A girl with a flashlight creeps anxiously up a flight of stairs. She enters a darkened room and pans her flashlight across a cage filled with rats, various surgical tools and Nazi paraphernalia and stops on a waist-high cage filled with a grunting, shorn-headed woman. Klaus Kinski appears and nonchalantly says “Zhe can’t talk. I cut her tongue out” and nods towards a jar with a tongue floating in it. Kinski makes a puckered bucktooth rabbit face and
presses a hidden button which causes a metal spear to swing out of the wall and impale the girl. Cut to Kinski, sitting at a table in a sterile black and white room, a gun and one bullet lying before him. The bullet is engraved with “Gunther” and he cuts his finger with a scalpel and smears blood on the engraving. He inserts the bloody bullet in the revolver, spins the cylinder and snaps it shut. Lifting the gun to his temple he braces himself and pulls the trigger. Click. A faint smile followed by a look of disappointment. He puts the gun down, says “So be it.” and flips over an “Apartment for Rent” sign as the score swells and the credits begin.
That’s the opening five minutes of “Crawlspace” and your reaction to this sequence is a pretty good indicator of how much you will enjoy the movie. If you roll your eyes at the kind of overwrought 80s cheese that clogged the aisles at VHS rental shops 20 years ago, then you’ll probably find “Crawlspace” to be over-the-top and more laughable than scary. If, on the other hand, the idea of a gurn-faced Klaus Kinski playing a rat-breeding Nazi landlord who crawls through the heating ducts of his extensively booby-trapped building to spy on his exclusively young, female tenants at all sounds like a campy good time, then “Crawlspace” plus a few beers and some like-minded friends could add up to an entertaining night.
Kinski isn’t just the star of “Crawlspace”, he’s pretty much the entire reason to watch the movie. Without Kinski’s nutty performance, “Crawlspace” is just a bizarre, if fairly tame slasher movie that oh so desperately wants to be compared to Hitchcock. Future “Mad Men” star Talia Balsam plays Lori, the protagonist, a pretty co-ed who moves into the building apparently oblivious to Kinski’s leering, tortured facial expressions and general creepiness as he shows her around the flat. She moves in and bonds with her new neighbors, a secretary with a uniformly terrible southern accent, a kinky aspiring singer-songwriter prone to showcasing her talents and a soap opera actress who, um, plays a soap opera actress. On a soap opera.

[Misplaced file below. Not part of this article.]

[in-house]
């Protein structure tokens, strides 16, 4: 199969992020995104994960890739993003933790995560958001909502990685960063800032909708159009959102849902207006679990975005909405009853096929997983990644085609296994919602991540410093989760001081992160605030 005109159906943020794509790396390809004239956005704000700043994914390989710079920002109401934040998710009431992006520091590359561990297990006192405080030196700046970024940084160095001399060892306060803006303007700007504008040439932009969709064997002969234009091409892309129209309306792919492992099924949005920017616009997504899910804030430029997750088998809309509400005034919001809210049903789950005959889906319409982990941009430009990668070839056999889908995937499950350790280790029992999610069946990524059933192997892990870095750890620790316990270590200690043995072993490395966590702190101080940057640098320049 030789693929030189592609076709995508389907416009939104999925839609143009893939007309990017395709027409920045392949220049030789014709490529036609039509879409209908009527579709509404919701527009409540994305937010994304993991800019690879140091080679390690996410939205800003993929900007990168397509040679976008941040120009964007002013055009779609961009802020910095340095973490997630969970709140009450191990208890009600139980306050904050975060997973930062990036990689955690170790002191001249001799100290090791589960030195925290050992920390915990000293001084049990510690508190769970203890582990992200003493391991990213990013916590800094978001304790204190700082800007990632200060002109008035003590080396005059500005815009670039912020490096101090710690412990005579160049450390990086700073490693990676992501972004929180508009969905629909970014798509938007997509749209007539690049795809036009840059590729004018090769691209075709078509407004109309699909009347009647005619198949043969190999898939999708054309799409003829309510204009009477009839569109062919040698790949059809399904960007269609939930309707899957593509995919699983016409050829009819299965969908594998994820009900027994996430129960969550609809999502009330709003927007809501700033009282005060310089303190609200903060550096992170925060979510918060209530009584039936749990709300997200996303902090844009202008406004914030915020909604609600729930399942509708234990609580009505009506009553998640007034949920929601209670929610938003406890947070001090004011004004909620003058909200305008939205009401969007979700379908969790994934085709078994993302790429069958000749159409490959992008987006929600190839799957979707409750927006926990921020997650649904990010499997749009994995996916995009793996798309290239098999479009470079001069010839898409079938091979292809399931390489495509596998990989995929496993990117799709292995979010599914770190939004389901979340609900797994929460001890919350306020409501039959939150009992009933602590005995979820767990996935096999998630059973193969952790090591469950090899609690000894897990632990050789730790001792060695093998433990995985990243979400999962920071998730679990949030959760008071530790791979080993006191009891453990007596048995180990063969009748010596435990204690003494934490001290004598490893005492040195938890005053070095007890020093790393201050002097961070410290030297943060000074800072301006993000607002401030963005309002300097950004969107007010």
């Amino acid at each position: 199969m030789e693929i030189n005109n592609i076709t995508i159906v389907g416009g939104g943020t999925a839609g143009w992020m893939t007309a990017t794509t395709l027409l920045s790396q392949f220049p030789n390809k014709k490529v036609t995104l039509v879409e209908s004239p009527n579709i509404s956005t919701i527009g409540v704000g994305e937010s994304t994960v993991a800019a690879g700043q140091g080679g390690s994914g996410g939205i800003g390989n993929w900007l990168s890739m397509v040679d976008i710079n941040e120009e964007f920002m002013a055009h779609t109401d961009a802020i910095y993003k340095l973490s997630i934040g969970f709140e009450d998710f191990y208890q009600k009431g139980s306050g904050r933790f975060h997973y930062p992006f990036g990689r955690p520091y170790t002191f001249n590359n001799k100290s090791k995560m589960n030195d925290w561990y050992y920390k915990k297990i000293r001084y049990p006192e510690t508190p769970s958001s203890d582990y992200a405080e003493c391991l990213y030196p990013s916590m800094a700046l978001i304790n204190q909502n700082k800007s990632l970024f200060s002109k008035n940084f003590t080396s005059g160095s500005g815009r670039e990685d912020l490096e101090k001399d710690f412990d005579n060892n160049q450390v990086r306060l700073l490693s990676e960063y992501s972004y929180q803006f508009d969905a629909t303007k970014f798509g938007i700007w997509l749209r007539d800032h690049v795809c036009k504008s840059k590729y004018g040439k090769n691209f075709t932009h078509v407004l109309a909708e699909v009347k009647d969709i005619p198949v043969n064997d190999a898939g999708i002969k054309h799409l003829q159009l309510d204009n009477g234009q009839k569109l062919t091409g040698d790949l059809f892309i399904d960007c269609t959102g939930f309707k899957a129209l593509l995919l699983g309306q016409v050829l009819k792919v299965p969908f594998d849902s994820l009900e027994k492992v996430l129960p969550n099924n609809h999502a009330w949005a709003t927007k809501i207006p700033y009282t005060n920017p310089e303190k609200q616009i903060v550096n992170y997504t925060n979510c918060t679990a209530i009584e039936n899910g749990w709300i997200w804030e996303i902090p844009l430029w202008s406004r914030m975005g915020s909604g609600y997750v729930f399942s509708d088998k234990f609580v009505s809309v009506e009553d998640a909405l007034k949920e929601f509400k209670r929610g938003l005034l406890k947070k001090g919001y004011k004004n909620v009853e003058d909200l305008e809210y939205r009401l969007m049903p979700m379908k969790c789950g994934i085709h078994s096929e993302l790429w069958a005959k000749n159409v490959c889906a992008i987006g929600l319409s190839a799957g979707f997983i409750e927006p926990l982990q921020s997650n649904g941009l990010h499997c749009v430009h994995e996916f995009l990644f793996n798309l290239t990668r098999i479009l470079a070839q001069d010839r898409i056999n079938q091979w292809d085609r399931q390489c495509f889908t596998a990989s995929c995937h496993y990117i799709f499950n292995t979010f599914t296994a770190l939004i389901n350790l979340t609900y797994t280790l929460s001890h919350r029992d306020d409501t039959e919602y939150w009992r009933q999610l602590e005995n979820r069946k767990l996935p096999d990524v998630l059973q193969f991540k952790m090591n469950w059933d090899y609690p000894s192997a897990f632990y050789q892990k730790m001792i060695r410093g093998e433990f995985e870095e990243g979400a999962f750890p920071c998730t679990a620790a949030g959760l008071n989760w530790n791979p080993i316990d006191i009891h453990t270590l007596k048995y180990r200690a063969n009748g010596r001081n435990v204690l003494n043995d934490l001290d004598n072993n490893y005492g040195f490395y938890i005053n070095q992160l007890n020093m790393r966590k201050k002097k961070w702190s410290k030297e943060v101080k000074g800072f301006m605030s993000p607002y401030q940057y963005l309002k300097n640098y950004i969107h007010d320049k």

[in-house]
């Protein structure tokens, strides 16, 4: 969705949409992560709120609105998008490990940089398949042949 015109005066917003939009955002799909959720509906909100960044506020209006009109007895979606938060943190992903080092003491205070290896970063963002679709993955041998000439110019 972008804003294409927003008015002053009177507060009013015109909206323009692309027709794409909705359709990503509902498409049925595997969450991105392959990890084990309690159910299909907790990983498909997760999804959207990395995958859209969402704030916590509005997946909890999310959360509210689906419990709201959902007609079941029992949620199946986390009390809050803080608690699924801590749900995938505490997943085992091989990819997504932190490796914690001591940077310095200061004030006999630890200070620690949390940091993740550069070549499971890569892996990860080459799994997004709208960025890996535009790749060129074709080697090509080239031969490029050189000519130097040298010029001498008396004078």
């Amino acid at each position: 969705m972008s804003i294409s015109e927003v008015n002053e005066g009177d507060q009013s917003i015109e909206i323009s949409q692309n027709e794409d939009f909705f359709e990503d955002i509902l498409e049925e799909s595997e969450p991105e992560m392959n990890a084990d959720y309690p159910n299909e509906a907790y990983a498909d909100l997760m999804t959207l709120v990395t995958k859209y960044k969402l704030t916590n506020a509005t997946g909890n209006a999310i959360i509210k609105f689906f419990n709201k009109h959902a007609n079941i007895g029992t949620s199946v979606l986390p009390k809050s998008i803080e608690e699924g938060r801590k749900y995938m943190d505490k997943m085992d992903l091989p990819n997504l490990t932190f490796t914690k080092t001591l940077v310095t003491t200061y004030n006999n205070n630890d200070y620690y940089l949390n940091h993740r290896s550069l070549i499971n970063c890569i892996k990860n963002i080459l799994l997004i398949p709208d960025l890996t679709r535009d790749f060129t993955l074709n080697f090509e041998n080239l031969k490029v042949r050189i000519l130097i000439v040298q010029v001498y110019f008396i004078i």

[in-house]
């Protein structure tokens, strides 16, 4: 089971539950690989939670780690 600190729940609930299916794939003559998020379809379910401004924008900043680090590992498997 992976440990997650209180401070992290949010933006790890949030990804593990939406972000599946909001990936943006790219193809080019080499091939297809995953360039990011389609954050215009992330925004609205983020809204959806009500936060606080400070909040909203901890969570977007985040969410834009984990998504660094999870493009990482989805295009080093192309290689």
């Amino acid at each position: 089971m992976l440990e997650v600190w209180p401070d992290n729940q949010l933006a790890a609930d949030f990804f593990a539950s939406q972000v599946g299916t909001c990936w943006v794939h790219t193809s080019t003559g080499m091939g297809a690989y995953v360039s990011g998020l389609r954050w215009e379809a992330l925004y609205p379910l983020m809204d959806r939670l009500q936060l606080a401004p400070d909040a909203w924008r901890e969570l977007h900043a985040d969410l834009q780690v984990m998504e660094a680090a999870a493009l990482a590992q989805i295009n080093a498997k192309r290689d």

As the girls frolic around their apartments (wearing a surprising amount of clothes considering the perv factor seemingly demanded by the film’s premise), Kinski crawls around in the heating ducts, watching them through the vents and frequently creeping them out through his habit of tap-tap-tapping the knife in his hand or by releasing rats into their rooms through the remote control mouse holes he has installed in their apartments. No, really.
The film meanders along fairly plotlessly until the brother of one of his past victims knocks on Kinski’s door, intent on exposing him as the murderer he is. After telling Lori his suspicions, the man has the misfortune of sitting in a particularly painful-looking booby-trapped chair and the movie shifts into balls-out insane mode for the remainder of its running time. Aware that his compulsion to kill is in danger of being exposed, Kinski smears on lipstick and eyeliner, plays old propaganda films of Hitler speeches and sets to killing off his tenants one by one. This being a budget-deprived 80s slasher film, we don’t see the actual murders so much as the Leslie Vernon-style carefully posed bodies that Lori discovers one-by-one in the third act which kicks off with a delightfully campy phonecall in which Kinski hisses “Who’s svimming in your bafftub?” and climaxes with Kinski chasing Lori through the titular crawlspace zooming along on his belly riding a mechanic’s creeper like a bobsled.
“Crawlspace” is a footnote in the great horror boom of the 80s but in terms of sheer campy fun there are far worse ways to spend 80 minutes. Klaus Kinski walks the tightrope between great actor and terrible ham and is tons of fun to watch when he stumbles on either side of the line. During the making of this film, Kinski was apparently so difficult to work with that an Italian producer was intent on putting out a hit on Kinski in order to collect the insurance money and, after being talked out of it, exasperated crewmembers would come up to director David Schmoeller and ask him to “please kill Mr. Kinski.” Not long after Kinski’s death, Schmoeller made a short film about the making of “Crawlspace” called “Please Kill Mr. Kinski” which eulogized the actor both as an immensely talented artist and as an insufferable prick. Fans of high camp and 80s slashers take note: “Crawlspace” is worth getting into.